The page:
- Provide reusable cups, dishes and cutlery in your staff kitchen or cafeteria – while disposable cups and plates may make it easier to keep the kitchen clean, they are not good for the environment. Introduce washable cups, plates and cutler with a policy of “you use it – you clean it” and this will reduce your waste to landfill.
- Use a mulching mower – to eliminate the need to dispose of grass clippings from groundskeeping.
- Donate – used equipment, furniture and supplies to schools and charitable organisations. There are a number of organisations within Whanganui region that welcome all forms of equipment and furniture. Search the ReSource database.
- Recycle – implement systems within your organisation. Staff will be used to recycling at home and will find it easy to separate paper and cardboard, tins and cans, plastics and glass. Read about the business waste audits undertaken by Sustainable Whanganui Services.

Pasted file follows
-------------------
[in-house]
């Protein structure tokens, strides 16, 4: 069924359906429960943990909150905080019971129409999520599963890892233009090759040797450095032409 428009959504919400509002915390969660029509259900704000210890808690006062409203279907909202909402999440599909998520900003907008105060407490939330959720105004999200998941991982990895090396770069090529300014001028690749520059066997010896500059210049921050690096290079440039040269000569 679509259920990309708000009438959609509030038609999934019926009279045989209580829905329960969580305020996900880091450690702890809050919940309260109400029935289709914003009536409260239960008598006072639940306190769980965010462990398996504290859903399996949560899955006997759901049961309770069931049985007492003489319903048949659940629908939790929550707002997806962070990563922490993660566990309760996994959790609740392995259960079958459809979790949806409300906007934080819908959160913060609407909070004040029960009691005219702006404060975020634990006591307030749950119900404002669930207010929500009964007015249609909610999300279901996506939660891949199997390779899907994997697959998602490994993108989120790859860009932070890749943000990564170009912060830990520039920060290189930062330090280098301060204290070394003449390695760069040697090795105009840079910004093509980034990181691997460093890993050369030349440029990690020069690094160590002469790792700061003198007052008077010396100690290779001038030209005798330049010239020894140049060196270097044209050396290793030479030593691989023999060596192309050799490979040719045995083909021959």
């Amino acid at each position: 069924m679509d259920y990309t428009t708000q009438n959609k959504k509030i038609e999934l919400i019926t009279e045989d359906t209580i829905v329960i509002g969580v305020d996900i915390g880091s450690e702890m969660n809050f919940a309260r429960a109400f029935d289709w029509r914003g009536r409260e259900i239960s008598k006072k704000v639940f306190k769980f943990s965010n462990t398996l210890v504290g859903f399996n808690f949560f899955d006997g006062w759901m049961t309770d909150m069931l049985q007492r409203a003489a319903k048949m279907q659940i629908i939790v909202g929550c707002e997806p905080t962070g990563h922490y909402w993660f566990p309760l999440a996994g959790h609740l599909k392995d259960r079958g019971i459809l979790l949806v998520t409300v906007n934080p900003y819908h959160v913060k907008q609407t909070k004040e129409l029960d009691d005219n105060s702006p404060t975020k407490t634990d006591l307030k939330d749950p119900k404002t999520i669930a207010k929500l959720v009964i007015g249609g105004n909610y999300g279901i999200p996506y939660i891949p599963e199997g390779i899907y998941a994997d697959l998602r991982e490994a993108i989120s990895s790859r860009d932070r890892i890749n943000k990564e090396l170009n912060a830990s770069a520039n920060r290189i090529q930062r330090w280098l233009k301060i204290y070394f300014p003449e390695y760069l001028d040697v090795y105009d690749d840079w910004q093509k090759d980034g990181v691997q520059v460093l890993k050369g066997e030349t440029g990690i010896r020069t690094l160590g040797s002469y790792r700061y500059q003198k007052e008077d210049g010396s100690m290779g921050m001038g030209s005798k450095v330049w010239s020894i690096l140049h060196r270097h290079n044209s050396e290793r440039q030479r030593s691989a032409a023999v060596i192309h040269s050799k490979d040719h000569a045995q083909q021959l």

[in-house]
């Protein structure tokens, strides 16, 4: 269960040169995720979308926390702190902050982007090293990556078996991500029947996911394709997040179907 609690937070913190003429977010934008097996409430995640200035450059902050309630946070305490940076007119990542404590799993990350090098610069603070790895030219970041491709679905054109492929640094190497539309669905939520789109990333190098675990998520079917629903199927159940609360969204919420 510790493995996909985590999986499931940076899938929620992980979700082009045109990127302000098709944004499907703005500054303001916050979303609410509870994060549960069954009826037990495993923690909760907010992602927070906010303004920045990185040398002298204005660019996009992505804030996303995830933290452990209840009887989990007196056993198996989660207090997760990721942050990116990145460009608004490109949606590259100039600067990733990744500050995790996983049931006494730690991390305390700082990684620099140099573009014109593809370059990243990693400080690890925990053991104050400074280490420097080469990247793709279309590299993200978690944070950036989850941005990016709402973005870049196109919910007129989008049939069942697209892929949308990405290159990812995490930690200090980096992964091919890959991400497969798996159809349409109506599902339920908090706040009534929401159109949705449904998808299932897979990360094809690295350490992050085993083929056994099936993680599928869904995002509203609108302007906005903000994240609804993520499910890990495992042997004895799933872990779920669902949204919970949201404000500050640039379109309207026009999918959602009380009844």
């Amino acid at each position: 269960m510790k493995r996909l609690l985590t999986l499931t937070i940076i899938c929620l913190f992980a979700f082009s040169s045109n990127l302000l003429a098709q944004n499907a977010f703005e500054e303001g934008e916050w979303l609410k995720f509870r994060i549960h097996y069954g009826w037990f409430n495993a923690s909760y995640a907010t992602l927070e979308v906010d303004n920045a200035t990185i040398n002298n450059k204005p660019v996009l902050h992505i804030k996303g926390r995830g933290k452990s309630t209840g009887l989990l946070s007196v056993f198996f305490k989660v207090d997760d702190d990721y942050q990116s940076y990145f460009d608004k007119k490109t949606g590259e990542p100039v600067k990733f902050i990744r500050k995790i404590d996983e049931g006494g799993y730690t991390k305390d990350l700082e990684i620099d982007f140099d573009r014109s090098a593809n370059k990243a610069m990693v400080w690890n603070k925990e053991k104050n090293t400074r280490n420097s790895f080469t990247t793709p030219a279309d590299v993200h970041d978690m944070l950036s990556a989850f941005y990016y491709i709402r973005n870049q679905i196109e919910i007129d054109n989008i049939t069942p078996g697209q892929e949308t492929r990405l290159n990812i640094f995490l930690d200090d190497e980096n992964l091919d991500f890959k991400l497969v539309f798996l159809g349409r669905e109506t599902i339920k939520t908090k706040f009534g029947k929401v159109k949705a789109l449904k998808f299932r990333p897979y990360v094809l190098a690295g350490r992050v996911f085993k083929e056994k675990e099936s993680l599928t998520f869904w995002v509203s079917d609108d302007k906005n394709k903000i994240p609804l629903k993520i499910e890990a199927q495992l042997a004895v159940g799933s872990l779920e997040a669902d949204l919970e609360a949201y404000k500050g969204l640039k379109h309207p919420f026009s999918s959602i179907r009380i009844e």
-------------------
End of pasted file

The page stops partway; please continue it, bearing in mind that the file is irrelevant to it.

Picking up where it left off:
- Reduce paper towel usage – show staff the “shake and fold” method. Here’s an excerpt from a TED talk.
- Talk to your Suppliers – and discuss how they can help your organisation reduce waste by providing merchandise in returnable, reusable or recyclable packaging. Ask for electronic invoices, statements and credit notes etc rather than printed copies.
- Purchase recharged copier, printer and fax cartridges Check with the manufacturer to ensure the refillable cartridges operate in their product. While you have them on the line, check to see if they recycle their used cartridges.
- Compost – buy a bench-top composting system for the staff kitchen and start collecting food scraps from staff meals.
BUSINESS WASTE AUDITS
There’s nothing like a forensic investigation of your organisation’s waste to tell you what’s really happening!